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It did amp the drama and betrayal up to eleven, often unnecessarily and in a pandering way (that understandably upset a lot of people). But I have solidly lower middlebrow tastes. How could I not love a story about a high level fantasy accountant? (I probably won't see the Ben Afflek movie because I suspect it won't be as interestingly boring as I'd like it to be.)


Posted by: dalriata | Link to this comment | 10-20-16 8:54 PM
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Ha. If you like the accountant-fantasy, try The Coin and the Dagger series by Daniel Abraham, if you haven't already. I did enjoy Baru as well, but would have personally taken it in a different direction if I had had the idea and written it. Because of course I'm such an accomplished writer.


Posted by: Parenthetical | Link to this comment | 10-21-16 9:37 AM
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Fantasy accounting: Max Gladstone!


Posted by: clew | Link to this comment | 10-22-16 3:13 PM
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96: yesssss!


Posted by: Thorn | Link to this comment | 10-22-16 3:38 PM
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95/96: Noted, thank you!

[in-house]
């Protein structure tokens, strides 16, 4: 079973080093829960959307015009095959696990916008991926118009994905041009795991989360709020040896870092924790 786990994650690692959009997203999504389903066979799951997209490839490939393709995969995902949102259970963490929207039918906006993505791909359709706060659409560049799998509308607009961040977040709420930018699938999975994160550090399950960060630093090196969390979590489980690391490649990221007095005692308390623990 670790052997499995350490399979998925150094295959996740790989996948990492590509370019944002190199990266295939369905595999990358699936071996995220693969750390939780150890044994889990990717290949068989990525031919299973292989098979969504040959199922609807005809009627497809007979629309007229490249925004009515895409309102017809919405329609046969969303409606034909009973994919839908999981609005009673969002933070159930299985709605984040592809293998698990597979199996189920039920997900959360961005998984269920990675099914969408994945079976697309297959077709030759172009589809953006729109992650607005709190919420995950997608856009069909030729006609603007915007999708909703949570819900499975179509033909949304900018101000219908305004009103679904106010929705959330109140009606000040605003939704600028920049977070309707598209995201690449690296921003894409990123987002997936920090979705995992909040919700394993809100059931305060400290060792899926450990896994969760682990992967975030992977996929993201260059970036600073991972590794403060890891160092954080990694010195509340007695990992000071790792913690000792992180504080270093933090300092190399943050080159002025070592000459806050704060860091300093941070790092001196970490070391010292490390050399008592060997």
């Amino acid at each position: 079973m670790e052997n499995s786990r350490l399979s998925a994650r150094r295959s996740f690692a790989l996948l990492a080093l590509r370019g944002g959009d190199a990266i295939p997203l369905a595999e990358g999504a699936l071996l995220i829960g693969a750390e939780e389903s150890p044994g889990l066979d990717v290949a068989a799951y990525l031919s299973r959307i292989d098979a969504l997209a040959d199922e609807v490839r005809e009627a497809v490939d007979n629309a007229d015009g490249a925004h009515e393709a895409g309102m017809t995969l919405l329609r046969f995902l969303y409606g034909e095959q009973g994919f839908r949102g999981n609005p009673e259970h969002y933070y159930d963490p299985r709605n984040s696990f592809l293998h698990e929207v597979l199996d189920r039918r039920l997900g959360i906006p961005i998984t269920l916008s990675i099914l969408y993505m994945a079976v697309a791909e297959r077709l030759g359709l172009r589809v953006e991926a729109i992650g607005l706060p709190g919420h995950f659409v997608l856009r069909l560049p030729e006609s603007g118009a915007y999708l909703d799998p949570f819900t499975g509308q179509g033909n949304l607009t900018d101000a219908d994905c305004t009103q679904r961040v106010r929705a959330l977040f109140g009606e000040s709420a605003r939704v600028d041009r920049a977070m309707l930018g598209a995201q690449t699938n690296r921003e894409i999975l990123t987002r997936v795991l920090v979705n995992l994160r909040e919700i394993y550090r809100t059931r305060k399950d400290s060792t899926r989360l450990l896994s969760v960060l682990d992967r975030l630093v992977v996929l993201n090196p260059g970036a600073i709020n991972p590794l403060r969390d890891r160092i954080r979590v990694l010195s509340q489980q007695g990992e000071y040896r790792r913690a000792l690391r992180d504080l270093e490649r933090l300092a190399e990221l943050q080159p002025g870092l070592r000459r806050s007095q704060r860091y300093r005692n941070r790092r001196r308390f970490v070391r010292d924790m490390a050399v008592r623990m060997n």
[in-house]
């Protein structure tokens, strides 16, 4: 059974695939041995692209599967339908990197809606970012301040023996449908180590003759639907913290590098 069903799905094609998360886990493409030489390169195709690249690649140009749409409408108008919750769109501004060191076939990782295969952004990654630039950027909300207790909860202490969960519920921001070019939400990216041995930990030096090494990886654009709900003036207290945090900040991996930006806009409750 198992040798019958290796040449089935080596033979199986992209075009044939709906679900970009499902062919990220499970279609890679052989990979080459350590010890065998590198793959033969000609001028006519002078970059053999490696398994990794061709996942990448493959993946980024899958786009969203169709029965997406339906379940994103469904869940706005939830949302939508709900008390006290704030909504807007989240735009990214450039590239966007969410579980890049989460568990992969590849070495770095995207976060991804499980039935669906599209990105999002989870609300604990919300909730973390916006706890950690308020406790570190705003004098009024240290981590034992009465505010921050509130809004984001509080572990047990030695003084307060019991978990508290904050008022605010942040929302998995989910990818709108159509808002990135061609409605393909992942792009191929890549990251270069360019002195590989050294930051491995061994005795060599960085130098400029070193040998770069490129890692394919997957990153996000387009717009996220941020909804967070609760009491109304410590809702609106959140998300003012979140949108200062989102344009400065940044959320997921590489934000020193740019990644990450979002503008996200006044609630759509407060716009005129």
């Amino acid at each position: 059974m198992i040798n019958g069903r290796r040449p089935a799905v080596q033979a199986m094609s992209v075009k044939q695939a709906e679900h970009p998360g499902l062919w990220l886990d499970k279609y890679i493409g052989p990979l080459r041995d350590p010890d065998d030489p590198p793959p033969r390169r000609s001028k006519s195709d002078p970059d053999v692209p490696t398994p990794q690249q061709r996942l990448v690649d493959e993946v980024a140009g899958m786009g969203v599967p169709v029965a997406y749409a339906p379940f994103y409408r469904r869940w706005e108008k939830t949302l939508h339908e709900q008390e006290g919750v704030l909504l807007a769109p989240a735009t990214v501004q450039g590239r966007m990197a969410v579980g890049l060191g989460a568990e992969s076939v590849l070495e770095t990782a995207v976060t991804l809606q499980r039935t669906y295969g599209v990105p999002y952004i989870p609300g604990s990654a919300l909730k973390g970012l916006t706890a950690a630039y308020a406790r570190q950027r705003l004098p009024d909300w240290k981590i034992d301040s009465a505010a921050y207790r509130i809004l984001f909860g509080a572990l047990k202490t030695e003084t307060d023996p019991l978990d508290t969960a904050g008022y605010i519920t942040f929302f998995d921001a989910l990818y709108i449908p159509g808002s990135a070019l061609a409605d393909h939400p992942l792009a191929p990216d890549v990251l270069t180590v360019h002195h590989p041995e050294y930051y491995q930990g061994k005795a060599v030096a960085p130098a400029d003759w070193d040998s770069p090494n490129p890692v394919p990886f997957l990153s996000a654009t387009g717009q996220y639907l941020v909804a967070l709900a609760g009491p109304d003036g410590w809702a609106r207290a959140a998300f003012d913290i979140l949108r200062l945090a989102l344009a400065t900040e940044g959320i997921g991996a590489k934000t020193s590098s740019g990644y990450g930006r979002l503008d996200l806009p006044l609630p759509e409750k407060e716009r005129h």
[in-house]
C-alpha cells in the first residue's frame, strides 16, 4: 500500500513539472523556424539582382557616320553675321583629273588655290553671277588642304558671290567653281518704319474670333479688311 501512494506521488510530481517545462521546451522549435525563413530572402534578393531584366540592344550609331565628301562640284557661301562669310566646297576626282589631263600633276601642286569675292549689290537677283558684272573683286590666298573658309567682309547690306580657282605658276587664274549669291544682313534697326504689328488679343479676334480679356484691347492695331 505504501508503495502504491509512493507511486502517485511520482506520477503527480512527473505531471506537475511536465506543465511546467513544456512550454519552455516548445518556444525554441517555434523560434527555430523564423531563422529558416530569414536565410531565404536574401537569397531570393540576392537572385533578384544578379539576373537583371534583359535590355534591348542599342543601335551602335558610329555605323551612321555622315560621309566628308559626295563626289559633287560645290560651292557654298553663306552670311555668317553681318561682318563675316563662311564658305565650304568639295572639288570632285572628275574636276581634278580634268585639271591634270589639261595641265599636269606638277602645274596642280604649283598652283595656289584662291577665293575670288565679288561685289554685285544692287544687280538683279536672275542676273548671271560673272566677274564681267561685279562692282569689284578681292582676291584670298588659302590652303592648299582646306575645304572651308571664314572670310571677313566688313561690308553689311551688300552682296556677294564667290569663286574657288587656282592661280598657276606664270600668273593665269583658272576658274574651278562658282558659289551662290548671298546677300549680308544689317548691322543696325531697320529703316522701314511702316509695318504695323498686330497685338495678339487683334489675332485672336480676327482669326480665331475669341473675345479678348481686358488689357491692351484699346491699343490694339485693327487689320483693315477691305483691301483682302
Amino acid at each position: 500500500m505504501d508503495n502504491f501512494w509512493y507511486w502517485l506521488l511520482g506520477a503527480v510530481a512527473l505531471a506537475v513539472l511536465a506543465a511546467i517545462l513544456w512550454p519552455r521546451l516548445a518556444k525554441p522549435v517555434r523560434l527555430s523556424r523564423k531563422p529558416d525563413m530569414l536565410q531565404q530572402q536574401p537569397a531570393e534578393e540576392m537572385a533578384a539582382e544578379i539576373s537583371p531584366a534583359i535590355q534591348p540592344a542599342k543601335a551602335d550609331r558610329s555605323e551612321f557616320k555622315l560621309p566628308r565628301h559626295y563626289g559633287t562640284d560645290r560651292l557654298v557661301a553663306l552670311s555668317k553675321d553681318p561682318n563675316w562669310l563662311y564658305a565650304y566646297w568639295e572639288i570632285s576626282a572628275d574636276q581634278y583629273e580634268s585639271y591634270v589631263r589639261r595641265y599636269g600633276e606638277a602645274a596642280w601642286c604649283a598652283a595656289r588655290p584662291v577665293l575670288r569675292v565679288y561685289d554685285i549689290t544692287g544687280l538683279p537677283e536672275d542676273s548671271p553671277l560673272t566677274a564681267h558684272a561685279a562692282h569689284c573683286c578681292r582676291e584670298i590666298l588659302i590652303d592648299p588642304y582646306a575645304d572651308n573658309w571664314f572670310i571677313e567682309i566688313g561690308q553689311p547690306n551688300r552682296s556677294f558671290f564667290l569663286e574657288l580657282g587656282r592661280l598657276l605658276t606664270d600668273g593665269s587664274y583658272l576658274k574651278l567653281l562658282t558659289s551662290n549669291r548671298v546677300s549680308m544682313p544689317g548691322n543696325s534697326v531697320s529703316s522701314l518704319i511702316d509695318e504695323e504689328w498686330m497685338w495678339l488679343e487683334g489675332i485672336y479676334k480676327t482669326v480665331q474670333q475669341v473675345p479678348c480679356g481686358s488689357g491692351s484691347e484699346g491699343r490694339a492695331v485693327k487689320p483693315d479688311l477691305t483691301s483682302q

Posted by: dalriata | Link to this comment | 10-22-16 3:41 PM
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Fantasy accounting is, like, an established (sub)genre?


Posted by: teofilo | Link to this comment | 10-22-16 3:45 PM
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I didn't realize that there were so many books where the protagonists are accountants (or bankers or merchants or magical derivatives traders or...), but it does come up fairly often in fantasy in general. For example, in the Guy Gavriel Kay book I'm reading, Children of Earth and Sky, some of the characters come from pastiches of early modern Venice and Dubrovnik; unsurprisingly, they're all about them golden details.

If you're interested in world building and want to make it make at least a little sense, you need to consider the economics. Worlds that don't have sensible economics feel less real, same as if they didn't have sensible politics. Or at least they're dimensions on which an author is asking their readers to suspend disbelief on.

I think what I'm really saying is that I have a copy of Civilization VI laying on this table that I'm dying to play, but I promised I wouldn't open it until my wife comes home tonight. (Grand strategy games are fantasy world narrative generators.) She's become the family Civ fanatic and deserves the first go at it.